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Christmas, the world light

Christmas in Italy? The most important and felt “holiday” to be celebrated with your family around which plenty of anniversaries and traditions are gathered, different according to the region they belong to. Christmas also brings the “pagan” echoes when, starting from the Advent period, it’s a pinwheel of lights, atmospheres, pines, gifts and Christmas objects: they are spread throughout the whole country and some of them are evergreen traditions, mainly the ones of Trentino-Alto Adige.

Since the beginning of December until January the 6th Italy is surrounded by thrilling feelings and emotions that are rooted in the Christian tradition but also remind the pagan ones. They originate a number of amazing special days starting from Santa Lucia (Saint Lucy) that opens the Christmas cycle: she was born in Siracusa - Sicily – but lived mainly in Sweden – she’s a very special immigrant since on December the 13th Northern-European people talk a lot about her. But how did it come that this Christian martyr who maybe lived in the third century started to distribute presents? It’s not easy at all to get out of this mix of legend and history. She brutally died after she decided to give herself to God and repudiated the pagan gods, according to the legend his jailors removed her eyes before killing her and it’s not by chance that on many ancient paintings she is shown with a plate with her own pupils on it. Maybe, in order to bright up the long Winter, Santa Lucia goes back and forth from the Northern Countries to Italy on her celebration day. In some Italian areas like Veneto and in the province of Bergamo and Trento – as well as in other mountains places she brings the presents to children while in a number of rural areas the bread is distributed among the poor people. If Santa Lucia opens the Christmas celebrations, the Befana (a witch) closes them. She’s the good little old woman, the mythical Italian character who brings the socks with gifts to good kids; they are left outside the windows or hung on the fireplaces on the night between January the 5th and the 6th: its origins go back to the dawn of time and, according to the popular culture, it is a mixture of folkloristic and Christian elements.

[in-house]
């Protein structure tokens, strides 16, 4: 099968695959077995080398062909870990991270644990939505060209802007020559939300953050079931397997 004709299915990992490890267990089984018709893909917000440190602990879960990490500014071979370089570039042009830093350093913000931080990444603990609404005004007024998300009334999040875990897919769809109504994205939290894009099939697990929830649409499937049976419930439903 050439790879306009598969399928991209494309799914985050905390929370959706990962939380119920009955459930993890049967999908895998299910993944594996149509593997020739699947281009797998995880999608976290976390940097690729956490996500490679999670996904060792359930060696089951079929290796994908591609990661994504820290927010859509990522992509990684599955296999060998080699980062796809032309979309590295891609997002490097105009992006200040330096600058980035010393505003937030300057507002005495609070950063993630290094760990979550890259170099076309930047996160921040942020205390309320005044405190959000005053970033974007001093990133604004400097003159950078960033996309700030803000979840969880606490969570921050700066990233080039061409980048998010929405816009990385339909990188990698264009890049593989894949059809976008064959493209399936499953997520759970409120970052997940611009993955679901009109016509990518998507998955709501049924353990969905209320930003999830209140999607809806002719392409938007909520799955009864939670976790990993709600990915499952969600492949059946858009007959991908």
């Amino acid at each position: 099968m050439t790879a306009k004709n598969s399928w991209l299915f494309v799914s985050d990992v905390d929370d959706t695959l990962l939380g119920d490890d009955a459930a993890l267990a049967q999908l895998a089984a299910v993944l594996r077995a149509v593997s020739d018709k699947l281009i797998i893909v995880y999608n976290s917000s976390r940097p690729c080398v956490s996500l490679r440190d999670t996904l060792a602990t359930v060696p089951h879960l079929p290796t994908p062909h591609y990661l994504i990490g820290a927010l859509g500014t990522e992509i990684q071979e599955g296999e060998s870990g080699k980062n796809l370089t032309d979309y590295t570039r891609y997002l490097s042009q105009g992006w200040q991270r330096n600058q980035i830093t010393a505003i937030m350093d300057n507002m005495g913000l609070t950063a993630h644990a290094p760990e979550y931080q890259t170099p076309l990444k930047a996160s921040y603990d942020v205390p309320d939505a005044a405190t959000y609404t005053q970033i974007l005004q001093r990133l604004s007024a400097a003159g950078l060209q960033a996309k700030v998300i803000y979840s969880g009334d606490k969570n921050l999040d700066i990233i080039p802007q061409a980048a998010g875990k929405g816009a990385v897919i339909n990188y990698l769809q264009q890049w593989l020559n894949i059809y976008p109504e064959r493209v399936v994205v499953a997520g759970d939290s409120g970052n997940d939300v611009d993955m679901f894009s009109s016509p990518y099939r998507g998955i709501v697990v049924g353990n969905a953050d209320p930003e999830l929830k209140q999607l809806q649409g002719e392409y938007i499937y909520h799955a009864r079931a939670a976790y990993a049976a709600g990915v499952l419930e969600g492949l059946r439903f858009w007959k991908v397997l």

And now let’s have a look at the Three Wise Men; the tradition tells that their relics were taken from Constantinopolis to Milan in the IVth by the Bishop Eustorgio – to whom a cathedral is dedicated – but the date is not sure since Milan had two bishops with the same name. It is proved that the relics were in Milan in 1162 then they were moved to Köln in Germany in 1164 by Rinaldo of Dassel, the vice-chancellor of the Redbeard. They stayed there for centuries until in 1903 Milan could get back a part of what had been taken. Now in the cathedral of Sant’Eustorgio there are some bones of the Three Wise Men..

Luciana Francesca Rebonato

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